Figure 6. 
 
Individual traces of OPP (solid circles) and ONHBF (FLOW, open squares) during isometric exercise in 3 healthy subjects (A, B, C). The left y-axis scales OPP values and the right y-axis scales ONHBF values.
Figure 6. 
 
Individual traces of OPP (solid circles) and ONHBF (FLOW, open squares) during isometric exercise in 3 healthy subjects (A, B, C). The left y-axis scales OPP values and the right y-axis scales ONHBF values.
Figure 7. 
 
Individual traces of OPP (solid circles) and ChBF (FLOW, solid up triangles) during isometric exercise in 3 healthy subjects (top, middle, bottom). The left y-axis scales OPP values and the right y-axis scales ChBF values.
Figure 7. 
 
Individual traces of OPP (solid circles) and ChBF (FLOW, solid up triangles) during isometric exercise in 3 healthy subjects (top, middle, bottom). The left y-axis scales OPP values and the right y-axis scales ChBF values.
Figure 8. 
 
Individual traces of OPP (solid circles) and ONHBF (FLOW, open squares) during isometric exercise in 1 healthy subject on 3 study days (day 1 also is presented in Fig. 6). The left y-axis scales OPP values and the right y-axis scales ONHBF values.
Figure 8. 
 
Individual traces of OPP (solid circles) and ONHBF (FLOW, open squares) during isometric exercise in 1 healthy subject on 3 study days (day 1 also is presented in Fig. 6). The left y-axis scales OPP values and the right y-axis scales ONHBF values.
Data during Artificial IOP Increase
The baseline characteristics of the subjects are presented in Table 2. No significant differences were found between the groups. All participating subjects finished the study as scheduled and only mild conjunctival redness was seen in the subjects after the application of the suction cup. 
Table 2. 
 
Demographic and Baseline Characteristics of the Subjects Participating in the Experiments during IOP Elevation (n = 48, mean ± SD)
Table 2. 
 
Demographic and Baseline Characteristics of the Subjects Participating in the Experiments during IOP Elevation (n = 48, mean ± SD)
Choroidal Blood Flow Experiments (N = 24) ONH Blood Flow Experiments (N = 24) P Value
Age (y) 22.5 ± 3.0 23.5 ± 3.1 0.13
Sex (M/F) 12/12 12/12 1.00
SBP (mm Hg) 116.7 ± 7.5 117.7 ± 8.0 0.61
DBP (mm Hg) 56.3 ± 6.2 57.2 ± 7.1 0.43
MAP (mm Hg) 76.2 ± 6.2 77.5 ± 7.2 0.54
PR (beats per minute) 68.6 ± 9.7 65.3 ± 11.6 0.40
IOP (mm Hg) 14.6 ± 2.1 13.4 ± 2.3 0.80
OPP (mm Hg) 36.6 ± 4.0 38.3 ± 5.2 0.12
Flow (arbitrary units) 26.3 ± 4.5 21.0 ± 4.1 *
Figure 9 presents the change in IOP and MAP during application of the suction cup. As expected, IOP increased significantly (P < 0.001 versus baseline each), but the response was comparable during ChBF and ONHBF experiments (P = 0.94). Application of the suction cup neither changed MAP (P = 0.16 between groups) nor PR (data not shown, P = 0.93). A sample measurement of ChBF during the increase in IOP is shown in Figure 2. Changes in OPP and flow during artificial IOP increase are shown in Figure 10. The response of OPP to an artificial increase in IOP was comparable between subjects participating in ChBF and ONHBF experiments (P = 0.716). By contrast, the response in ONHBF was significantly less pronounced than the decrease in ChBF when IOP was elevated (P = 0.001). Looking into the results presented in Figure 10, this difference is due mainly to a different behavior at moderate OPP reductions. Whereas at the lowest level of IOP elevation ONHBF almost remained constant versus baseline, ChBF showed a decline already. This also is reflected in the pressure-flow curves presented for ONHBF and ChBF in Figures 11 and 12, respectively. Whereas ONHBF was not different from baseline at an OPP decrease of 29%, ChBF was constant only until an OPP decrease of 15%. Nevertheless ChBF also showed some degree of blood flow regulation during an IOP increase, because the percentage change in flow was less pronounced than the percentage change in OPP.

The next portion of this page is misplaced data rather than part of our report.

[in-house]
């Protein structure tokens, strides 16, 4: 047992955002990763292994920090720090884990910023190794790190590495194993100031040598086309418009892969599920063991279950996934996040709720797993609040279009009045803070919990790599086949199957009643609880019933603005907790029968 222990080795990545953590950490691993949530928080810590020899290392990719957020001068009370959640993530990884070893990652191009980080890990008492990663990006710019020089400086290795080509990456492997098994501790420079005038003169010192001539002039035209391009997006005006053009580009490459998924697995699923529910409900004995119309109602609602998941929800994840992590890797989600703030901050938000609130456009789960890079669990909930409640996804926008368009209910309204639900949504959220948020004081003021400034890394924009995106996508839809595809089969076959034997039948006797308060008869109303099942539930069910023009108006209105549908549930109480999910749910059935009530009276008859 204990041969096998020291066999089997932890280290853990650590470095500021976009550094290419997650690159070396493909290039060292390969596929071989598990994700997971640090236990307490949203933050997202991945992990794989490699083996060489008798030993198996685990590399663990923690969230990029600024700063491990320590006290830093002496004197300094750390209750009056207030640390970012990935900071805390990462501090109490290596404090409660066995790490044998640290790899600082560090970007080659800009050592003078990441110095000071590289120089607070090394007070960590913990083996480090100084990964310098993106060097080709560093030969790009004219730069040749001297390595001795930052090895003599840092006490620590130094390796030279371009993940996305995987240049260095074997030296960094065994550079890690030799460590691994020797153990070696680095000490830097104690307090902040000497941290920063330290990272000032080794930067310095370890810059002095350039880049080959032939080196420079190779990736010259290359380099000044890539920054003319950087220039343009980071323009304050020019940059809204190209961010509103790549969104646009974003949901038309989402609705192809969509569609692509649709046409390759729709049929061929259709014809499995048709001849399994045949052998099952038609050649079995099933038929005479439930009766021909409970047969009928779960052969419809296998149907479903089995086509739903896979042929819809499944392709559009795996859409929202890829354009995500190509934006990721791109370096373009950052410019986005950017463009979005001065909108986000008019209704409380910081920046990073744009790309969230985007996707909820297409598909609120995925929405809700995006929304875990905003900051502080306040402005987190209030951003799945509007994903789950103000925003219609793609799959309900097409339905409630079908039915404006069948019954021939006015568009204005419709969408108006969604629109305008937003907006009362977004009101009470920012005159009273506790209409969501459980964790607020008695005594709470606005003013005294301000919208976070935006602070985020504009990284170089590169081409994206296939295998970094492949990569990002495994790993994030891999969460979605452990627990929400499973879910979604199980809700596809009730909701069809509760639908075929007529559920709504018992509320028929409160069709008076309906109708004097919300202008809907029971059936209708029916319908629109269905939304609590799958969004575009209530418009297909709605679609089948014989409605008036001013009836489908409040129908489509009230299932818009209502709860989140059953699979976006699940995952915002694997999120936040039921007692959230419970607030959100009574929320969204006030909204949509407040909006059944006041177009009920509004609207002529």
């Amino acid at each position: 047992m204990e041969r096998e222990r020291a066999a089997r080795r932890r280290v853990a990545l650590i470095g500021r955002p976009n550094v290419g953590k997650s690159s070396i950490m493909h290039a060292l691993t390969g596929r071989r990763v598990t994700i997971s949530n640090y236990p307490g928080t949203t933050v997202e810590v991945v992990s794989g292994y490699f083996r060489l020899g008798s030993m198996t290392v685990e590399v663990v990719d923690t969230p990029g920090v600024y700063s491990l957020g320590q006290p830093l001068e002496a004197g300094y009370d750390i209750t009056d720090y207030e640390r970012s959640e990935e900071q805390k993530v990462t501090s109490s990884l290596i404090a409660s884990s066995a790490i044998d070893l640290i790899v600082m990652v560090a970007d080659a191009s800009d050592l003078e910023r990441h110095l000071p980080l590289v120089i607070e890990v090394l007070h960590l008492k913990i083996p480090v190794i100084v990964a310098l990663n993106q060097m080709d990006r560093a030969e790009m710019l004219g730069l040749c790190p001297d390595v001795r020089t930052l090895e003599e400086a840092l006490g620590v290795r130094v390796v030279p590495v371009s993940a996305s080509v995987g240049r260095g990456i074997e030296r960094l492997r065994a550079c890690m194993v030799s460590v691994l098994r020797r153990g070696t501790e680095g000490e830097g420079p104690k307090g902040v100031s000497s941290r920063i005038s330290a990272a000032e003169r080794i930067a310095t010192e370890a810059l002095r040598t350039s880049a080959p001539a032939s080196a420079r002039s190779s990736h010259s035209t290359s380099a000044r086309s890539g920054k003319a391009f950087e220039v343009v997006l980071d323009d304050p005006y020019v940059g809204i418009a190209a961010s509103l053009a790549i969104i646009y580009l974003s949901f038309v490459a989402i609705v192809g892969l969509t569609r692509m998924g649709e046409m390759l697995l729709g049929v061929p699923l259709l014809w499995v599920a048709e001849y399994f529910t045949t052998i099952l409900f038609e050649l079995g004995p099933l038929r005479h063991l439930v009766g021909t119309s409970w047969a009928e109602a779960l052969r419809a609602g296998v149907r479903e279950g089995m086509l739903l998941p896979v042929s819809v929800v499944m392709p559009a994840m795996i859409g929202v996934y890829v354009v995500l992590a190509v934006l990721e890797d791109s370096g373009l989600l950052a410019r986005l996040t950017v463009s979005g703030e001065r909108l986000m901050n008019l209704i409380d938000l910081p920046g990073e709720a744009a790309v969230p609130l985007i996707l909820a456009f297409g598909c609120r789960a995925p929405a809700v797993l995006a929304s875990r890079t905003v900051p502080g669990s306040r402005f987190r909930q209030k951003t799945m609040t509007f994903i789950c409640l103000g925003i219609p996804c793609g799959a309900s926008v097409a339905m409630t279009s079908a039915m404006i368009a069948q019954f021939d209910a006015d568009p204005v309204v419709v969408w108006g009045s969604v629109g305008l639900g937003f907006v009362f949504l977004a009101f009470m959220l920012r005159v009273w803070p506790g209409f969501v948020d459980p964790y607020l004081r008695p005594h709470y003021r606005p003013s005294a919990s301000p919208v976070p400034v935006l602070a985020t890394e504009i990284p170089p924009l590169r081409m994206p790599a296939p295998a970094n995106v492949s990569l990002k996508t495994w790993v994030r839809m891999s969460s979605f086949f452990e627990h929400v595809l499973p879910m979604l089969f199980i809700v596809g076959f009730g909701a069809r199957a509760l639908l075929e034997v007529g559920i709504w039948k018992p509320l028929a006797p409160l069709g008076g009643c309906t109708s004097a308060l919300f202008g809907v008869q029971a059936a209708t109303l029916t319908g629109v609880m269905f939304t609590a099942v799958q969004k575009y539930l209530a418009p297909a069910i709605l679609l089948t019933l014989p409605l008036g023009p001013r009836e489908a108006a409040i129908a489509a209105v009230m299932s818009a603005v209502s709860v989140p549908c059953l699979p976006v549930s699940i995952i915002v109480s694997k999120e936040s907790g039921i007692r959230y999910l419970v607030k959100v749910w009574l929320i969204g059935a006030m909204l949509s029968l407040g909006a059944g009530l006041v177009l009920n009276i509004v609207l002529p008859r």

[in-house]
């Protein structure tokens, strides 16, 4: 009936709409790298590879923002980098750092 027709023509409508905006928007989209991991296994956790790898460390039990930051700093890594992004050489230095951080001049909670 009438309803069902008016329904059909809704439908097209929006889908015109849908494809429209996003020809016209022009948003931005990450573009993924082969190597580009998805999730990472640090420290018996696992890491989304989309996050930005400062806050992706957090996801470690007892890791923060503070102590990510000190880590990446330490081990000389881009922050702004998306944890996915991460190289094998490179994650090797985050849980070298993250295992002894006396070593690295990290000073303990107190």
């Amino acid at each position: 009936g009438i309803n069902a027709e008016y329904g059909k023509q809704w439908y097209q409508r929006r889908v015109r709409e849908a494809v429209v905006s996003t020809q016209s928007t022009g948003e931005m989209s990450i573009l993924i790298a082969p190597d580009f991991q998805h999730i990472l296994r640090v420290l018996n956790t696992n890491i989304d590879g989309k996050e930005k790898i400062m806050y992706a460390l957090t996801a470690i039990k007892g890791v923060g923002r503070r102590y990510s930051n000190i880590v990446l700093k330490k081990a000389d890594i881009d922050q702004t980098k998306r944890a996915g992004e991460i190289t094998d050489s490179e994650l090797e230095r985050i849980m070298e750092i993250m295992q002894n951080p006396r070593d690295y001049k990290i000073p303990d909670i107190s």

Figure 9. 
 
Effect of an artificial IOP increase on IOP and MAP. Data are shown separately for the artificial IOP increase during choroidal (n = 24, solid up triangles) and ONH experiments (n = 24, open squares). Data are presented as absolute values (means ± SD).
Figure 9. 
 
Effect of an artificial IOP increase on IOP and MAP. Data are shown separately for the artificial IOP increase during choroidal (n = 24, solid up triangles) and ONH experiments (n = 24, open squares). Data are presented as absolute values (means ± SD).
Figure 10. 
 
Effect of an IOP increase on OPP and flow. Data are shown separately for the artificial IOP increase for choroidal (n = 24, solid up triangles) and ONH experiments (n = 24, open squares). Data are presented as percentage change from baseline (means ± SD). *Significant differences between the choroidal and ONH experiments.
Figure 10. 
 
Effect of an IOP increase on OPP and flow. Data are shown separately for the artificial IOP increase for choroidal (n = 24, solid up triangles) and ONH experiments (n = 24, open squares). Data are presented as percentage change from baseline (means ± SD). *Significant differences between the choroidal and ONH experiments.
Figure 11. 
 
Pressure-flow relationship for ONHBF (FLOW; n = 24, open squares) during an increase in IOP. Data are sorted according to ascending OPP values, and the means as well as the 95% CIs are shown. *Significant changes from baseline ONHBF.
Figure 11.